There’s no shortage of attractions to visit in downtown Atlanta, and yet the College Football Hall of Fame manages to stand out as one worth buying tickets for.
Its dramatic entrance — meant to resemble a football — is hard to miss even amid the other buildings on busy Marietta Street. The new facility opened in 2014, replacing the Hall of Fame’s previous spot in South Bend, Indiana, and offers up a modern facility with technologically advanced exhibits.
Not to mention its location, in the heart of SEC/ACC country with the nearest Division I football programs, Georgia State and Georgia Tech, just up the road.
Each Saturday during the college football season, the Hall of Fame hosts a gameday tailgate where visitors can immerse themselves in the day’s action while also getting a sense of the sport’s history.
Even if your day in Atlanta calls for visiting a number of its attractions, it’s not difficult to carve out a little bit of time to check out the shrine to college football.
Getting to the College Football Hall of Fame
The College Football Hall of Fame is centrally located, in the heart of Atlanta’s tourism district.
Centennial Olympic Park is just across the street, the Georgia World Congress Center (Atlanta’s mammoth convention center) is adjacent to it, and a laundry list of the city’s most popular destinations — CNN Center, the Georgia Aquarium, World of Coca-Cola, the National Center for Civil and Human Rights, Children’s Museum of Atlanta, the SkyView Atlanta ferris wheel — are within a short walking distance.
Two of the city’s major sports venues, Mercedes-Benz Stadium and State Farm Arena, are nearby as well. If you’ve got tickets to a game, especially a college football game such as the SEC championship or the Peach Bowl, stopping off at the College Football Hall of Fame isn’t a bad way to spend your pregame time.
If you’re visiting Atlanta and staying in a downtown hotel, the Hall of Fame is an easy stroll from most of them. One, the Omni Atlanta at CNN Center, is right next door.
But for points farther out, using MARTA, Atlanta’s rail service, is a viable option. The station that serves the tourism district has the catch-all name of Dome/GWCC/Philips Arena/CNN Center. Riders can emerge from the station next to State Farm Arena (formerly Philips Arena), where the NBA’s Atlanta Hawks play, and from there it’s a two-block walk north around CNN Center to get to the Hall of Fame.
Check out our Atlanta sports travel guide for more tips on visiting the city.
Buying tickets for the College Football Hall of Fame
As of 2023, tickets for the College Football Hall of Fame cost $30.25 for adults and $23.75 for children 12 and under, with discounts available for seniors and students (active and retired military members can visit for free).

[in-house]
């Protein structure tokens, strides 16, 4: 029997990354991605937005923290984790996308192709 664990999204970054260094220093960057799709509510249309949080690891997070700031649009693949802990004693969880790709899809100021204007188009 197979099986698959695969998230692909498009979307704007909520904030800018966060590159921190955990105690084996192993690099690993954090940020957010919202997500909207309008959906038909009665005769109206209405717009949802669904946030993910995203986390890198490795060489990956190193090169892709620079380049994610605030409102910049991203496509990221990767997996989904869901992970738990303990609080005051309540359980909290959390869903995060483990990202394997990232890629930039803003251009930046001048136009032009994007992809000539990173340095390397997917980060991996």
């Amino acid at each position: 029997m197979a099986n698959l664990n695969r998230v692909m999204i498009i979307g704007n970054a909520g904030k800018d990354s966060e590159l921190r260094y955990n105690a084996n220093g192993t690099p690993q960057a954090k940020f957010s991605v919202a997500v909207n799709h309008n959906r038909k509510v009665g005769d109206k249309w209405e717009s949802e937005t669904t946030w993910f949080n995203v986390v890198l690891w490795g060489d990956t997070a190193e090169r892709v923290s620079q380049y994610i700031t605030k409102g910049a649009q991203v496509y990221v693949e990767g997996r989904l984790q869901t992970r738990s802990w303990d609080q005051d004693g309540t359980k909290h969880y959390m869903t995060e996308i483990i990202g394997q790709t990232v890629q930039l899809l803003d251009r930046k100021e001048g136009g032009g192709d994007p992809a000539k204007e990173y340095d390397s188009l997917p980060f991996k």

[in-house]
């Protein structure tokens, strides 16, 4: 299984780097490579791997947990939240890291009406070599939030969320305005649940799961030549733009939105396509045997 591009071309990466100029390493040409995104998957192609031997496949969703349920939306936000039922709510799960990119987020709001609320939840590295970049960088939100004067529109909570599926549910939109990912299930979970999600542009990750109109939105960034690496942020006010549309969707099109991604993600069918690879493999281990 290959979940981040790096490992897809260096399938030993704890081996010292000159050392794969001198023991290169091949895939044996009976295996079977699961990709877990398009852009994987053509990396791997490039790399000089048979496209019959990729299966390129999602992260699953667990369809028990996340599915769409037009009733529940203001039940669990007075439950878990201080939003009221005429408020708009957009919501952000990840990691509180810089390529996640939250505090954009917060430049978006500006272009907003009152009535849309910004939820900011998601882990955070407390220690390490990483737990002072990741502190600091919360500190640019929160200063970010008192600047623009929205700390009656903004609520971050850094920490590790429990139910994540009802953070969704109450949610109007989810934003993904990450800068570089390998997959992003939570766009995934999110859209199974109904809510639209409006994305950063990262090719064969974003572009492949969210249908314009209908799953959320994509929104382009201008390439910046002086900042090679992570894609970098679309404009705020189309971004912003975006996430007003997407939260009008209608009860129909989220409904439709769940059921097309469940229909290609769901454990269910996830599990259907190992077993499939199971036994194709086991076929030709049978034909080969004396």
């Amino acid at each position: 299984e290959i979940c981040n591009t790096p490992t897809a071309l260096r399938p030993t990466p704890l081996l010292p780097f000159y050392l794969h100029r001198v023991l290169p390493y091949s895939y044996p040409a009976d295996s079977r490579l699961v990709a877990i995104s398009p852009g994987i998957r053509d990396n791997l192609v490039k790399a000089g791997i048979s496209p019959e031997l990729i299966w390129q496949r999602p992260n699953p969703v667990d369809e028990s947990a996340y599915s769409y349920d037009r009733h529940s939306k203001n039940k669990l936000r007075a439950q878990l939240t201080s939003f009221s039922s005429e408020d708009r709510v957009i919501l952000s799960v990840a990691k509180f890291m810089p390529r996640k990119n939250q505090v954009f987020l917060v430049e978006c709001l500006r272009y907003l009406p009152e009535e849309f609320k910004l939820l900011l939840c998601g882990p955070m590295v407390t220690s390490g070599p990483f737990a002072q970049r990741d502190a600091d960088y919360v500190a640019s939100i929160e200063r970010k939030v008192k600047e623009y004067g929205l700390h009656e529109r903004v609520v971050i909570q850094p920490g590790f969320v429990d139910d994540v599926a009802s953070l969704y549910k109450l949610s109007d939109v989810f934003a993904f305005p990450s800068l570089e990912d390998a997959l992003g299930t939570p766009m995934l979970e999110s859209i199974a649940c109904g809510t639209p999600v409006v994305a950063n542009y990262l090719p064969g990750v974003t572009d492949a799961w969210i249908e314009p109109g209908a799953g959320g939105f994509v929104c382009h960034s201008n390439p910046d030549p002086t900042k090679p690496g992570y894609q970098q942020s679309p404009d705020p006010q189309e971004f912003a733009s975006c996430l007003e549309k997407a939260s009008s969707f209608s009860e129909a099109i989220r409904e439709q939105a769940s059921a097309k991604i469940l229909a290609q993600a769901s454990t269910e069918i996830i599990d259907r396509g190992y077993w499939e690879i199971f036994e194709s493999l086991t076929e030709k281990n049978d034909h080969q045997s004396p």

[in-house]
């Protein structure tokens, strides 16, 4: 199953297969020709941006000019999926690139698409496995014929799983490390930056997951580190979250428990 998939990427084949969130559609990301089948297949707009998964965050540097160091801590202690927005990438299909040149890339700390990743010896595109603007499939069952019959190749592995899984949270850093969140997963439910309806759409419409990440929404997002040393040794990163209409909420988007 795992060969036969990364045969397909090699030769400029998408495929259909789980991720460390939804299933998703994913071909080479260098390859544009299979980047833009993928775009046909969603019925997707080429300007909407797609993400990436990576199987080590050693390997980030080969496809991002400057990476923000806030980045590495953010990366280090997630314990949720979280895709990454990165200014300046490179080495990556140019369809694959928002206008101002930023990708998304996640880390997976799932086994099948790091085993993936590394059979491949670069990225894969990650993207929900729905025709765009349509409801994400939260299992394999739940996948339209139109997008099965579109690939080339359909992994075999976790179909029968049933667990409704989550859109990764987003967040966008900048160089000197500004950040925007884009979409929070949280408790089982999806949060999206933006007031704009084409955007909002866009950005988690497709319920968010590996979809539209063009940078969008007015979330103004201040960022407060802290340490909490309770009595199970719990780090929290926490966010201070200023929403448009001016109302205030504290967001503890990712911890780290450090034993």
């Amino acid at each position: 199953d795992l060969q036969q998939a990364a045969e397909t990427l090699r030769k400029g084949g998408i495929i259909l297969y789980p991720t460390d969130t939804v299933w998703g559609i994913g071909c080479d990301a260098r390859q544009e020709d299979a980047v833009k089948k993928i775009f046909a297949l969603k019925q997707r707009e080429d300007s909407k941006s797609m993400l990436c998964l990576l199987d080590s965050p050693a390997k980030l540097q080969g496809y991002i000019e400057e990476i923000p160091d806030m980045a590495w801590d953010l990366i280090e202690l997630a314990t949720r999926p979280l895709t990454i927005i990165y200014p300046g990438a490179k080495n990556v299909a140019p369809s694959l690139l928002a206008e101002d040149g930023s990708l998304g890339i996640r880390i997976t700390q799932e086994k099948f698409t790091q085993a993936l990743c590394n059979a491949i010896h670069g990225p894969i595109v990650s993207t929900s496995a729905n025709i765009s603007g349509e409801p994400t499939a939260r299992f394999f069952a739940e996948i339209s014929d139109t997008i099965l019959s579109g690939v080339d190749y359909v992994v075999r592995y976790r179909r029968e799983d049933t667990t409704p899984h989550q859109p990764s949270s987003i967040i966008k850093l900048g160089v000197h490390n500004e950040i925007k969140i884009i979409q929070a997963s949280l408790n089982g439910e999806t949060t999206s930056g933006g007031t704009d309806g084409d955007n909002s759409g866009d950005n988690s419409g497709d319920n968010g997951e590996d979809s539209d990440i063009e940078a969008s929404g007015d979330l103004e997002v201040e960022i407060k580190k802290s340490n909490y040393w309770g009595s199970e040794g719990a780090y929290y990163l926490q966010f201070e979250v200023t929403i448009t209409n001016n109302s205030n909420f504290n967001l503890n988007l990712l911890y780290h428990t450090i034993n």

You can also get tickets to the College Football Hall of Fame via the Atlanta CityPass, which allows visitors to the city to gain admission to a number of attractions for one fee. Two nearby attractions, the World of Coca-Cola and Georgia Aquarium, are automatically included, while customers can select the Hall of Fame as an additional attraction under the same rate.
Note that the Hall of Fame is only open six days a week and is regularly closed on Tuesdays. Also, the museum is occasionally closed for special events. Be sure to check the Hall of Fame’s website or social media channels to ensure it will be open on the day you plan to visit.
On regular operating days, the College Football Hall of Fame is open from 10 a.m. to 5 p.m.
Things to see at the College Football Hall of Fame
No matter which ticket you buy, once you walk into the lobby of the College Football Hall of Fame, you’ll get a sense of the interactivity right away.
You’ll immediately be asked which school you represent. Then the person helping you will direct your attention to a huge display of helmets from programs across the country — the Helmet Wall, as it’s called, is three stories tall and has more than 700 helmets across all levels of the college game. The helmet from the school you chose will light up.
Visitors then make their way to the second and third floors, where most of the exhibits reside. The actual Hall of Fame that commemorates enshrined players, coaches and others is housed underneath the football-shaped atrium seen at the entrance.
Rather than individual plaques as seen at most sports halls of fame, enshrinees can be looked up on numerous interactive screens. Considering there are more than 1,200 inductees, you can spend a lot of time in this area looking at details on your favorite figures.
There are other interesting exhibits to check out, including one that shows the various rivalry and bowl trophies around the game, as well as displays devoted to tailgating, marching bands and athlete nutrition.
Don’t forget to stop by the “Game Day Theater,” which shows the college football experience in 4K HD fashion.
If you’re into pitting your skills against the best of college football — or, at least, your fellow museum patrons — that part is saved for last.
Back on the first floor of the facility, the Indoor Playing Field allows visitors to test themselves in such skills as throwing an accurate pass, running through tackling dummies and kicking a field goal (the latter being much harder than it sounds).
Even if you just wanted to know how artificial turf feels under your feet, this is a good place to experience that.
On your way out, you can also pass through the Hall of Fame’s gift shop, which contains some team apparel but mostly books and souvenirs devoted to the game in general.